Errol Flynn's Only Son's Disappearance in Cambodia — The Mystery Remains Unsolved
Hollywood star Errol Flynn's son, Sean Flynn, made a name for himself as a renowned war photojournalist. Sadly, his passion led to a tragic moment when he went missing in Cambodia.
Errol Flynn made a name for himself in the golden age of Hollywood as an actor. Like his father, Sean Flynn became a famous person; however, the father-son pair was on different paths.
Sean's path led him to become a passionate war photojournalist in different zones and regions. However, this also led to a tragic turn in his life when he went missing in Southeast Asia while on assignment.
SEAN FLYNN'S DISAPPEARANCE
It has been over 50 years since the disappearance of Sean and a colleague, Dana Stone. They parachuted into the combat zone accompanied by US troops, and Sean was on assignment for TIME.
On April 6, 1970, Sean and Stone got intel of a checkpoint on Highway One controlled by the Vietnamese communist soldiers while they were on their way from Cambodia to Saigon [now known as Ho Chi Minh City] for a conference.
The pair reportedly rode on motorcycles instead of the limousines provided for journalists at the time to get a first-hand look at the situation. That was the last time they were heard from.
Since the pair went missing, there have been speculations they were held captive for up to a year before they were killed by the Cambodian communist organization Khmer Rouge. Nevertheless, none of it was ever confirmed.
WHEN SEAN WAS LAST SEEN
Late "Good Morning America" star Stephen Bell, who was also at the combat zone and was one the last person to see Sean and Stone. He made it known that after all journalists arrived at Phnom Penh, Sean and Stone wanted to go further.
Since 1970, different efforts have been geared towards either finding Sean and Stone or coming across the remains.
They had been geared to go to the highway because they wanted to see the Viet Cong. As they left, Bell took a photograph of the two. He noted that other journalists left, and they never saw Sean and Stone again.
Bell, who passed on in 2019, shared that the two photojournalists were among the first media personnel to go missing in the war. He added that at the time, they all had no idea how dangerous the situation could get.
INSIDE SEAN'S CAREER
Sean inherited his dad's looks and also the actor's love for Hollywood. He starred in 1962's "The Son of Captain Blood" and George Hamilton's "Where The Boys Are."
However, Sean's acting career was short-lived when his passion for photojournalism grew. He traveled to volatile warzones in Israel and Vietnam, where he took photos for TIME, Paris Match, and United Press International.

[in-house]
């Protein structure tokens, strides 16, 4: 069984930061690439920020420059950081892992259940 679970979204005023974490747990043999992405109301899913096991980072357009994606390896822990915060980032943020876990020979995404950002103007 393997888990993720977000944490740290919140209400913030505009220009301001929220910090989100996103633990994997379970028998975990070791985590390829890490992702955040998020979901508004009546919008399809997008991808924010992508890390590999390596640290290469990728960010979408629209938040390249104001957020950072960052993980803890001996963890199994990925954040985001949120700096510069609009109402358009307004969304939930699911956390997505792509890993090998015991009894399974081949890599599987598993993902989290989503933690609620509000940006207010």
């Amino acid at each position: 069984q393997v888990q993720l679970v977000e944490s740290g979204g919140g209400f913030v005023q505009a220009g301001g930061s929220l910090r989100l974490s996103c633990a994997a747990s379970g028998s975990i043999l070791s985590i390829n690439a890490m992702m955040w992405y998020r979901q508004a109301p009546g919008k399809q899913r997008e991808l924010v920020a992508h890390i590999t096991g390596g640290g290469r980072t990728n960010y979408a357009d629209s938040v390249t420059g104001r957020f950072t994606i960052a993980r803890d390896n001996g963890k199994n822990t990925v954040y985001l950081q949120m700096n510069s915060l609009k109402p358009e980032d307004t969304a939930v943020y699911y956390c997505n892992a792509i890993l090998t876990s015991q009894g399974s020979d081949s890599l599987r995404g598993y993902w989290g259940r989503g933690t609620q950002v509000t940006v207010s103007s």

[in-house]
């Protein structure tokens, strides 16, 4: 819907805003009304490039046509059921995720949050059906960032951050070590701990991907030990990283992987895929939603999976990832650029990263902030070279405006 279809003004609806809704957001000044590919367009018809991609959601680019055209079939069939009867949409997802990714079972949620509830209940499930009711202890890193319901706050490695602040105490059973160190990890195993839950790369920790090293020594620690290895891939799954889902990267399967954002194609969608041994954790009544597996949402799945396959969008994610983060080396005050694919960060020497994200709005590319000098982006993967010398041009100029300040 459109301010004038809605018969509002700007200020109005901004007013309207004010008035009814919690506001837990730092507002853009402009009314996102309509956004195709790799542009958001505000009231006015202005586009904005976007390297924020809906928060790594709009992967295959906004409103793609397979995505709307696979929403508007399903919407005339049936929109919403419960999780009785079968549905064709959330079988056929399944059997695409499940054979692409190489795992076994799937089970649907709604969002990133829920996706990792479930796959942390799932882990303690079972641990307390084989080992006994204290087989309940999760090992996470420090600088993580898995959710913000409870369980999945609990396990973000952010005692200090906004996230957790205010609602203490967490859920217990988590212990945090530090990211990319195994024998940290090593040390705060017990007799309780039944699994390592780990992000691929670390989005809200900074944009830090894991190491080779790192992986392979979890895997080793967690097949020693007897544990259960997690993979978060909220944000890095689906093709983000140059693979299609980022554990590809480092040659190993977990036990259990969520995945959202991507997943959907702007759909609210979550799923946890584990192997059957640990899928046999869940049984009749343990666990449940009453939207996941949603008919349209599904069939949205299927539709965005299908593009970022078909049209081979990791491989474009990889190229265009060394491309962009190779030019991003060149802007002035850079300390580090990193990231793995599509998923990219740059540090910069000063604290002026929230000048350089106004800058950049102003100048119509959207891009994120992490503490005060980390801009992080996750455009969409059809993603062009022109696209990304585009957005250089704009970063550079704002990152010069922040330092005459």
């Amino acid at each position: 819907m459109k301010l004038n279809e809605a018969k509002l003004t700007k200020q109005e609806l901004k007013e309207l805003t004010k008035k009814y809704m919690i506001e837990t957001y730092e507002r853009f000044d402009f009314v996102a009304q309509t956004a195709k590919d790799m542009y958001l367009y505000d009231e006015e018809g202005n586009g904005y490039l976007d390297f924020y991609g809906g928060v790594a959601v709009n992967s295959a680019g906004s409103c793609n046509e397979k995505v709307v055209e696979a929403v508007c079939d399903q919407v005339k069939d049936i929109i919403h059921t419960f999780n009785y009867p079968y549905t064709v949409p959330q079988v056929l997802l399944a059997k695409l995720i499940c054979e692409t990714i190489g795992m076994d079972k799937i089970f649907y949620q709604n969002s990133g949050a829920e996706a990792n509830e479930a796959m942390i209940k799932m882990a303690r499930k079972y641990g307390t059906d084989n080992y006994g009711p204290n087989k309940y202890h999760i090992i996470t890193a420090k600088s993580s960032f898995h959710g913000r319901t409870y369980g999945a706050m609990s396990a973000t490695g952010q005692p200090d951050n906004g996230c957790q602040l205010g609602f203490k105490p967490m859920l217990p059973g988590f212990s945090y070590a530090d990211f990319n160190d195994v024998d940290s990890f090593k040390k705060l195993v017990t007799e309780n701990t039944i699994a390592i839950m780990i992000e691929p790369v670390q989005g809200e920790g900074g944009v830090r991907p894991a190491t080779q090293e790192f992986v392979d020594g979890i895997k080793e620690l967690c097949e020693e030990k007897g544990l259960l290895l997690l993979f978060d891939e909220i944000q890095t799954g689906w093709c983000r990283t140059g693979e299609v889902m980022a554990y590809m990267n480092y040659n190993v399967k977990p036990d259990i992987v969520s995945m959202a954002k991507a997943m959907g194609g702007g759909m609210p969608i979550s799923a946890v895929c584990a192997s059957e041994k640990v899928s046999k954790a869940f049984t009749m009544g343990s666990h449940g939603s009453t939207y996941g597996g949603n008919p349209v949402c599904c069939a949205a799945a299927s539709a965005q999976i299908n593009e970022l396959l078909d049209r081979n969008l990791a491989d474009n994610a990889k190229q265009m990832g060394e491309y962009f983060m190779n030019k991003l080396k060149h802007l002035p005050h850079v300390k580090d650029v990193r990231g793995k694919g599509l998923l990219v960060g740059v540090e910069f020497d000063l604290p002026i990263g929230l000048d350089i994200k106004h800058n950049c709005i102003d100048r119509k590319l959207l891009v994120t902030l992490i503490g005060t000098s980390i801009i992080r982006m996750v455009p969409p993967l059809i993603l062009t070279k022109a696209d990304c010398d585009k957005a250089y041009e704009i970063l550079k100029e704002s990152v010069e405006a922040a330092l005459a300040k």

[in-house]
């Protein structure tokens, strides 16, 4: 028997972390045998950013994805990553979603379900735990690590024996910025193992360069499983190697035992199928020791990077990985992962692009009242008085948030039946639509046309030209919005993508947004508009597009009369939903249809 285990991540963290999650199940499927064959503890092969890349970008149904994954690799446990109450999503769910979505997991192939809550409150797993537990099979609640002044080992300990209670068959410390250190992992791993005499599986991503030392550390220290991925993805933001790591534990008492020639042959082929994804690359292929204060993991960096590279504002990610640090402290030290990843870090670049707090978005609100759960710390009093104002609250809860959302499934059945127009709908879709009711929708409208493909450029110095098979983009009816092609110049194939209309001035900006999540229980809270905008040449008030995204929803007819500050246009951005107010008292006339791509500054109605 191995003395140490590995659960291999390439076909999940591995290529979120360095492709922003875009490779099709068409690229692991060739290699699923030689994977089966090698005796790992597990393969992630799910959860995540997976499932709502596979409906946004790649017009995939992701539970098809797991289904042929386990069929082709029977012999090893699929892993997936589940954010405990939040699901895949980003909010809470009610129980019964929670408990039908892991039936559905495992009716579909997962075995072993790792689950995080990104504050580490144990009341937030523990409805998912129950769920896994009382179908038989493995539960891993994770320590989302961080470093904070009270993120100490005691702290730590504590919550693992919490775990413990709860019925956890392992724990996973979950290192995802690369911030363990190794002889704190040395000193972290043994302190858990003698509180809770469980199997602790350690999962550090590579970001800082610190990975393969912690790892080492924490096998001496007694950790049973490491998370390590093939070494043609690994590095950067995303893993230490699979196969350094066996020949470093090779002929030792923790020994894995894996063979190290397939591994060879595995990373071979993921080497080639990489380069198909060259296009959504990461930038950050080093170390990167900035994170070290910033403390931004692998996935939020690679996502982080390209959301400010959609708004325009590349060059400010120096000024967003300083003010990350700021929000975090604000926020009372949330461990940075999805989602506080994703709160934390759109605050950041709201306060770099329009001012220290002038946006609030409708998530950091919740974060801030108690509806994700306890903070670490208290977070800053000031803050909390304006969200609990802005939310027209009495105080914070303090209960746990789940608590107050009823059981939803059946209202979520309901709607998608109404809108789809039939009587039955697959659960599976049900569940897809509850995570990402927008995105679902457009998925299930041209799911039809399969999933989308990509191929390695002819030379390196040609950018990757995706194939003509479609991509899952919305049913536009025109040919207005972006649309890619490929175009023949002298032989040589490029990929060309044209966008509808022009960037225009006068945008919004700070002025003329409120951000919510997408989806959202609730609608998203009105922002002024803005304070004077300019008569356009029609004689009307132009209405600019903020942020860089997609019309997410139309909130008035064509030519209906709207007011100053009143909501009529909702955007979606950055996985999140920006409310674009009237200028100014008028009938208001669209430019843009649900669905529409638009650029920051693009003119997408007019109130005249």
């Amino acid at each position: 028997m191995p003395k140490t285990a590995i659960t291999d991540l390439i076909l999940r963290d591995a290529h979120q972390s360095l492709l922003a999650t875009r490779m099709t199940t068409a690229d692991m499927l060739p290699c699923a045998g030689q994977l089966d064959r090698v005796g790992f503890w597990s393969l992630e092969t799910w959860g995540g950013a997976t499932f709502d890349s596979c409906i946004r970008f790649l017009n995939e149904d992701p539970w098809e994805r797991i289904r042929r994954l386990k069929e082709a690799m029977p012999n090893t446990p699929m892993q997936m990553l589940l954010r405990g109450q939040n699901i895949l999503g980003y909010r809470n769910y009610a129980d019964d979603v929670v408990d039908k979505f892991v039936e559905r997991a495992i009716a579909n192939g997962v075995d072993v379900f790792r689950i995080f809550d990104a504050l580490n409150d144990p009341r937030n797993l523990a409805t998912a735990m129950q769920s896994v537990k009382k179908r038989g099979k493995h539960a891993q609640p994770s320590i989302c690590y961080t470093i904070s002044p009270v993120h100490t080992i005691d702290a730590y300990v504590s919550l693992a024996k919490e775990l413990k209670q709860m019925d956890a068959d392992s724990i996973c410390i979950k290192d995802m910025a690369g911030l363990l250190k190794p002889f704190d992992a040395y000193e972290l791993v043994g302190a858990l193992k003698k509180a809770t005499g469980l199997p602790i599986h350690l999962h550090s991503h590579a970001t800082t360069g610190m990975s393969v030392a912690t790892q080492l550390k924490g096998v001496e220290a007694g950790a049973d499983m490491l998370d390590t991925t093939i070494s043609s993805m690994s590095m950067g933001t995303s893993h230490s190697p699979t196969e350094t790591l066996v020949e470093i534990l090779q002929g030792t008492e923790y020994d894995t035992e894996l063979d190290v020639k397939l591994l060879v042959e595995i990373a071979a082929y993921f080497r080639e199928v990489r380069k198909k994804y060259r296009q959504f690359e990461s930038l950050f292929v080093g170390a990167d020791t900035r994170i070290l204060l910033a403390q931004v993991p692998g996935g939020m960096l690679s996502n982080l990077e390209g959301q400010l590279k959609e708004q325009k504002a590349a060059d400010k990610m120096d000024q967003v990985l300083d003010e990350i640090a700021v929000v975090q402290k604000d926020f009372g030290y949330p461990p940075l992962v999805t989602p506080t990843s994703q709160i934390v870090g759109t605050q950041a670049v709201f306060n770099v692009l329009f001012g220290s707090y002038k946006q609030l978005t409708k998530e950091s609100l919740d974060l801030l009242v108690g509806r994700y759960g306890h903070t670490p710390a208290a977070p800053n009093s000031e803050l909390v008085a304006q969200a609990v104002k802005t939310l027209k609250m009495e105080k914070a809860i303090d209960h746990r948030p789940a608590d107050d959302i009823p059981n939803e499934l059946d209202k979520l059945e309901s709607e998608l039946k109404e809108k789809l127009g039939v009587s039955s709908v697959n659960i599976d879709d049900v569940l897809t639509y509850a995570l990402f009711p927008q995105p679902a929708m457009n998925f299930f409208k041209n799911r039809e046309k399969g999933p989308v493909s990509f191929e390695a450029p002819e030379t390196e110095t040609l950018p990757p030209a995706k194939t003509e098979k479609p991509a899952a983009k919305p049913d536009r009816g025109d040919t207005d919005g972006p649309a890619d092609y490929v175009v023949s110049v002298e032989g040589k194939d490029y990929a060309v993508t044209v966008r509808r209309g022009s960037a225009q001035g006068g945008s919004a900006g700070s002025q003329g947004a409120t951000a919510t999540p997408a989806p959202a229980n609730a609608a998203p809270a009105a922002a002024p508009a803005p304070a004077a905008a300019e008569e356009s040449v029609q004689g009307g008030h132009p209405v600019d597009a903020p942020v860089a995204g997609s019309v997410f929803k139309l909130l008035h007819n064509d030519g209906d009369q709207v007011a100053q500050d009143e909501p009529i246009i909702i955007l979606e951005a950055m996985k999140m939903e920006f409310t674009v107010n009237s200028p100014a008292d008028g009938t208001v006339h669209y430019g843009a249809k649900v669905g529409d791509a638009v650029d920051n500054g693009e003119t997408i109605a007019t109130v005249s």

THE UNSOLVED MYSTERY
Since 1970, different efforts have been geared towards either finding Sean and Stone or coming across the remains. In 2010, two searchers found remains believed to be the two men.
The searchers, David MacMillian and Keith Rotherman, handed the exhumed remains to the Hawaii-based Joint POW/MIA Accounting Command. They are in charge of dealing with accounting for missing Americans from past wars.
Tim Page, a journalist during the war who was also interested in finding Sean and Stone, suggested that the two searchers did not conduct a forensic dig. There were speculations about nine journalists buried in that exact location.
Over the years, Tim Page championed search efforts to find the missing journalists. There have also been freelance bone hunters dedicated to the cause, but it remains a mystery.
SEAN'S RELATIONSHIP WITH HIS DAD
Sean was the only son Errol had with his former wife, Lili Damita. In 2015, the missing journalist's letters to his mother were up for auction. In those letters, it was discovered that he and Errol had a complicated relationship.
Sean had expressed his anger to his mom in a letter written when he was fifteen. The journalist seems to have rebelled against his father, noting that he would rather load cement at a construction site.
The star was also said to have opted out of Hollywood because he did not want to compete with his father. This was one of the reasons why he became a photojournalist, making his way to Vietnam.
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